One of the necessary steps in making filigree is the
forming of the wire. It is made by twisting very tightly two pieces of
very small silver wire and then flattened. Either sterling or fine grade
silver wire may be used. Fine is preferred, even though it is a bit more
expensive but because it is more resistant to fire scale and needs much
less annealing than sterling.
To begin, measure off about 8 feet of your 26 gauge wire, double it.
Put the two ends in a vise and place the loop end in a screw hook which
has been inserted in the chuck of a hand drill.
Start winding; if after 15 or 20 turns of the drill, the wire breaks,
it indicates the wire you purchased had not been annealed properly. Retrieve
the wire and anneal it again. To be safe, it is a good idea to anneal
the wire each time you begin to make filigree wire. Don't forget you have
the option of using a Foredom tool instead of a hand drill. If, for any
reason, you stop winding or are finished winding, don't relieve the tension
on the wire. Keep the tension and release the wire by removing one end
from the screw hook. Not following this procedure will allow the wire
to get tangled.
Start winding carefully, taking care not to put too much "tension"
on the wire. Check the length which will shorten as you wind until the
wire measures about 40" in length with a diameter of 20-21 gauge.
At this point, it is necessary to anneal the wire again which has hardened
from the twisting. To anneal, coil the wire tight in a coil (1½"-2"
in diameter). Bind it with binding wire. Using a propane torch carefully,
heat the coil in a not so bright area until you can see just a small bit
of cherry red. At this point, quickly drop the coil in a pyrex dish of
water. Be sure you have thoroughly heated the coil of wire. Uncoil your
wire, put one end in the vise and pull the wire until it is about 47 to
48" again. Pull the wire carefully; from experience, you will learn
by feel how much length you have gained. Don't pull too hard and try not
to get too much stretch because you may snap the wire. This will do no
harm but will cause you extra work. At this point, the wire should measure
approximately 21 gauge with a length of 47" to 50".
You are now ready for the next step to flatten the wire. There are two
ways to do this. Using a fairly heavy ball peen hammer, flatten the wire
by striking it with steady, even blows on a vise or steel plate. Try to
keep the thickness and width as uniform as possible. Stop often to check
your dimensions. The width should be between 18 and 21 ga. and the thickness
should be 29 to 30 ga. These dimensions are not too critical. The important
thing is that the coils of wire you have assembled should be close to
the same dimension. A better way to flatten the wire is to use a rolling
mill. This is a tool that is not available to many of us. Hopefully, the
Gem Club in your vicinity will have one. It is also possible that you
may be able to find a supplier of filigree wire to alleviate the tedious
job of making your own wire.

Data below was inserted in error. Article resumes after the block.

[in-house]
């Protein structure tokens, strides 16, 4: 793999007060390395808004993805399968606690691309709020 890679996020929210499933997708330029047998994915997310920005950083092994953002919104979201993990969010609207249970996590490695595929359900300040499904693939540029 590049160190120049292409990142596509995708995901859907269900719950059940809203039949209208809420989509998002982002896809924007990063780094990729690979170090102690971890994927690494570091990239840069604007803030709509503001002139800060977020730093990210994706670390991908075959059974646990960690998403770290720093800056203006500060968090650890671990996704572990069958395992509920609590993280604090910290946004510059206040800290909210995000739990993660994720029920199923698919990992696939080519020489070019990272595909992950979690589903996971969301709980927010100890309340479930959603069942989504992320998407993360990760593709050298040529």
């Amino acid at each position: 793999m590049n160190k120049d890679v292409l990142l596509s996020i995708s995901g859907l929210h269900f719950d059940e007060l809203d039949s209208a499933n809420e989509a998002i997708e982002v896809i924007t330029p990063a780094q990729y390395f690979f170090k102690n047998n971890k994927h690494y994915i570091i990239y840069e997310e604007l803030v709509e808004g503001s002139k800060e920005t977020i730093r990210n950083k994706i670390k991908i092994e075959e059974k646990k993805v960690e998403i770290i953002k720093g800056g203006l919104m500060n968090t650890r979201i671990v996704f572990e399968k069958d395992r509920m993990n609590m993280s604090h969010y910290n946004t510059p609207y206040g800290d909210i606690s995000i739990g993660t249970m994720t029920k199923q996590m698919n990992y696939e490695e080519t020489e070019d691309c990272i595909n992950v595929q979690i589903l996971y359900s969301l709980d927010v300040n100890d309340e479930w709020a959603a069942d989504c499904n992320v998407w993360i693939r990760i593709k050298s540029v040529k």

If you are using a mill to flatten your wire, set the mill using a .006"
thickness gauge. Run just a short length of wire through the mill and
check its dimension before continuing. When the wire has completed its
run through the mill, it should measure 30 ga. for thickness and 17 or
18 ga. for width and be approximately 70" in length. At this point
it is important to know if your wire is properly annealed. To check this
try to make an element as shown in a later chapter. If you have difficulty
winding the element it is an indication your wire needs annealing.
As noted above, the dimensions of the completed filigree wire should
be 29-30 ga. for the thickness and 17-18 ga. for the width. If you would
like a more delicate look to your completed filigree jewelry, you may
form your wire as small as 40 ga. for thickness and 21- 22 ga. for width.
When you have checked and are satisfied the wire should be pickled and
The completed length of wire now should be coiled around a ¾"
or 1" dowel, making sure the wire lays flat. Hold the wire in place
by drilling small holes through the dowel.
It would be advisable after making several lengths of wire and you are
satisfied with them to make a sample card
Take a three or four-inch length of the wire at the various
stages in making the wire and glue them to a filing card. Refer to this
card to insure uniformity as you proceed. To complete the making of filigree
wire, it is necessary to pickle and clean the wire as will be explained
shortly.As an aid when twisting the wire, make a hand control if
using a Foredom or Dremel tool which will eliminate the use of a foot
control. The heart of the controller is an ordinary light dimmer switch
available at any hardware store. The unit can be housed in an ordinary
electrical outlet box with an electrical plug-in socket in another box
or both the controller and socket can be housed in one larger box. Since
you will be on your feet and moving around quite a bit, this hand control
unit will be advantageous to have.